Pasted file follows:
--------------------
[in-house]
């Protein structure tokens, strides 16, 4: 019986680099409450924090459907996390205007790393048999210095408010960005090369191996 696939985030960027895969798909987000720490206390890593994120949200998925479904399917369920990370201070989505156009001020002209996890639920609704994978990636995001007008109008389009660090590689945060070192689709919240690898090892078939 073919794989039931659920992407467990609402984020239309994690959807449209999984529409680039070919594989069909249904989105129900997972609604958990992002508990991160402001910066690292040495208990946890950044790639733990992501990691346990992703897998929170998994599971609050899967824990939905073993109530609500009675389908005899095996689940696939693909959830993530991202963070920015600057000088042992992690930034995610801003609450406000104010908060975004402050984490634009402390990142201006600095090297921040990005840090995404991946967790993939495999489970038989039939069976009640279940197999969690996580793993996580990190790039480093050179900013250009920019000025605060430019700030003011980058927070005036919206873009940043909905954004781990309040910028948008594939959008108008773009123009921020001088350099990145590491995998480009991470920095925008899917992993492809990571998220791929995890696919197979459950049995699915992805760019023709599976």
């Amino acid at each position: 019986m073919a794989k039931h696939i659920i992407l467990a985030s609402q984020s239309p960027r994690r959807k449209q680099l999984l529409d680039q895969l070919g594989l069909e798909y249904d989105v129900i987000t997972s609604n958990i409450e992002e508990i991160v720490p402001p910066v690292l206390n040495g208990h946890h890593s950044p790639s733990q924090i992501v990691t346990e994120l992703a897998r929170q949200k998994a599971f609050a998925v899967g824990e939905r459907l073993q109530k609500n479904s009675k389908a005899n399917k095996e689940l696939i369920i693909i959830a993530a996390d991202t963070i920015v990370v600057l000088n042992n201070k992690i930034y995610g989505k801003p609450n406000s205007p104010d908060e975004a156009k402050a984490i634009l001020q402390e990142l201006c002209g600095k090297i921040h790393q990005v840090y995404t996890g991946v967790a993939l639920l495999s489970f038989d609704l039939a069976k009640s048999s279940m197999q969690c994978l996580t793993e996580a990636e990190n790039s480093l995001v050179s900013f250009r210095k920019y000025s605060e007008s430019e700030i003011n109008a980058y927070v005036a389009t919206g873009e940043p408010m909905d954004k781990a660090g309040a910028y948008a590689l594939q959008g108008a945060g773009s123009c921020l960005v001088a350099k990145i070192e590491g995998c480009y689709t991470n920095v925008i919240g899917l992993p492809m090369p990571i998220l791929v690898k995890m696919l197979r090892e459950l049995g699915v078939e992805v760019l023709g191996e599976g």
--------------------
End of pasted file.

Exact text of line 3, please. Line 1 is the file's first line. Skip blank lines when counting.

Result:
């Amino acid at each position: 019986m073919a794989k039931h696939i659920i992407l467990a985030s609402q984020s239309p960027r994690r959807k449209q680099l999984l529409d680039q895969l070919g594989l069909e798909y249904d989105v129900i987000t997972s609604n958990i409450e992002e508990i991160v720490p402001p910066v690292l206390n040495g208990h946890h890593s950044p790639s733990q924090i992501v990691t346990e994120l992703a897998r929170q949200k998994a599971f609050a998925v899967g824990e939905r459907l073993q109530k609500n479904s009675k389908a005899n399917k095996e689940l696939i369920i693909i959830a993530a996390d991202t963070i920015v990370v600057l000088n042992n201070k992690i930034y995610g989505k801003p609450n406000s205007p104010d908060e975004a156009k402050a984490i634009l001020q402390e990142l201006c002209g600095k090297i921040h790393q990005v840090y995404t996890g991946v967790a993939l639920l495999s489970f038989d609704l039939a069976k009640s048999s279940m197999q969690c994978l996580t793993e996580a990636e990190n790039s480093l995001v050179s900013f250009r210095k920019y000025s605060e007008s430019e700030i003011n109008a980058y927070v005036a389009t919206g873009e940043p408010m909905d954004k781990a660090g309040a910028y948008a590689l594939q959008g108008a945060g773009s123009c921020l960005v001088a350099k990145i070192e590491g995998c480009y689709t991470n920095v925008i919240g899917l992993p492809m090369p990571i998220l791929v690898k995890m696919l197979r090892e459950l049995g699915v078939e992805v760019l023709g191996e599976g």